You Can Watch Me Undress

by Melissa Lee-Houghton

I used to wear pinstripes, with parrot-coloured love-beads.
I had no idea what I was trying to say or do.
Now clothes hang no better on me at thirty,
my hips being as ample as beach coves in holiday season.
In my wedding dress I had good breasts.
I had tight skin like the hide of a radish
and I wore silver round my neck like it was human flesh.
I was proud of my body once, its general audacity;
the way it made milk and conjured electricity;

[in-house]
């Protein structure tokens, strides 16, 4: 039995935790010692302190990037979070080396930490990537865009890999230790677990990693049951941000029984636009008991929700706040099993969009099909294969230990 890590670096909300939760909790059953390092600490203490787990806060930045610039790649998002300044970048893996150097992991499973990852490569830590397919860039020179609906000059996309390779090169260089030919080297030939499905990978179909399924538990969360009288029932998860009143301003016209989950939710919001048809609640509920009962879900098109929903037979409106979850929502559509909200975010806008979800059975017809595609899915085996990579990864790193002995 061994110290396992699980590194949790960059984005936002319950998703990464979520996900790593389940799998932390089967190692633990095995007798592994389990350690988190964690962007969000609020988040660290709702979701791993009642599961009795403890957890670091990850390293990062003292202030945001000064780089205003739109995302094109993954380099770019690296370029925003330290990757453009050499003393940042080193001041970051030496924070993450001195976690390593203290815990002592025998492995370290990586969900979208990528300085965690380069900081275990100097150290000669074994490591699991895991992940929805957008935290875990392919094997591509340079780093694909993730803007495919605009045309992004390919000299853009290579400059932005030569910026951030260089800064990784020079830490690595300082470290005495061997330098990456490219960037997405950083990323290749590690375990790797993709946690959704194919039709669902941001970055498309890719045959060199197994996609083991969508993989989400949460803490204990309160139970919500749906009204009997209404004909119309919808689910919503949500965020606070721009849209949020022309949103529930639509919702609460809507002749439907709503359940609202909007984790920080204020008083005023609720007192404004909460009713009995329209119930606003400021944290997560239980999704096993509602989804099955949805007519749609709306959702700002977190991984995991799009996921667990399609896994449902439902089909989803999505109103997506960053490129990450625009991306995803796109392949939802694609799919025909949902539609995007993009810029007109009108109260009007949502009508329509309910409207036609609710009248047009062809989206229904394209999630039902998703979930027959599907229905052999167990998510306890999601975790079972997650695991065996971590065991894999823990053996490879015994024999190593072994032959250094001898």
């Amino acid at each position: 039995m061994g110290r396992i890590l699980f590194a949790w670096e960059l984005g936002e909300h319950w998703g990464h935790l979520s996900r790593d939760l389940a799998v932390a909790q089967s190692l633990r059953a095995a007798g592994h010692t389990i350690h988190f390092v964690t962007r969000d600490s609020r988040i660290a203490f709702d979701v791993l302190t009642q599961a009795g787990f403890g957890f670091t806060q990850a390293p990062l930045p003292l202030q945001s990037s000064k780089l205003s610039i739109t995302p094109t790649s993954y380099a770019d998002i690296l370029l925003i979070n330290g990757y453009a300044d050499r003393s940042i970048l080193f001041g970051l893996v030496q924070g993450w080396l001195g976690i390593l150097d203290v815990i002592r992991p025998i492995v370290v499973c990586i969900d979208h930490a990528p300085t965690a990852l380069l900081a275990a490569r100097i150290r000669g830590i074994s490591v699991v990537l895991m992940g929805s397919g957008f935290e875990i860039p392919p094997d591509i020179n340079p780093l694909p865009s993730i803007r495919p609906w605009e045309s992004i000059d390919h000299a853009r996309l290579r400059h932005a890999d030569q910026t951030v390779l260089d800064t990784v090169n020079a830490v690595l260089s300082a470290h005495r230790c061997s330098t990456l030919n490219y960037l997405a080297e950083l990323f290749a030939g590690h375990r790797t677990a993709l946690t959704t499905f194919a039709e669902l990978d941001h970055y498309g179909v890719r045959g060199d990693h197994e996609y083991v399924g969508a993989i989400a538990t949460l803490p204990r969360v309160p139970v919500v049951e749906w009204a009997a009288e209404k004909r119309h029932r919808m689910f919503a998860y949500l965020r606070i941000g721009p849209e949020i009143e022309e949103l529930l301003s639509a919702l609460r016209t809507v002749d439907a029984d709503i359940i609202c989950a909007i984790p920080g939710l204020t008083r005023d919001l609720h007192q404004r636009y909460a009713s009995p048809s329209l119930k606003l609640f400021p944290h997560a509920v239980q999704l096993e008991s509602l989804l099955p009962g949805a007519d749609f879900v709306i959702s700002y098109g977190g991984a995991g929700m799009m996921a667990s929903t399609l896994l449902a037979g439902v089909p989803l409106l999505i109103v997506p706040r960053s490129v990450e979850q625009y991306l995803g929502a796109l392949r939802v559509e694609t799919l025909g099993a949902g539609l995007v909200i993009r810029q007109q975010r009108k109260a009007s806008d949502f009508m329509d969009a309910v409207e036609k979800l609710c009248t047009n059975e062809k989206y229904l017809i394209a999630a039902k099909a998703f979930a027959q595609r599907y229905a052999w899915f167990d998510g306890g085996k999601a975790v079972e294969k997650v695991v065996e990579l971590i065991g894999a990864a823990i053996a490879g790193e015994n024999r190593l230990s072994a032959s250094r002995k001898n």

the way it wanted and needed a body, not so much viral
as in your bones. In the nineties, febrile-high on ecstasy,
I used to take a bath as the sun came up and I came down,
alone, hot as shame, my pinstripe jacket stuck to the floor,
arms back, like a man pinned by his own misery.
What am I to do? I’m in a £4 dress with knickers
one size too big. I want to touch somebody. Right now.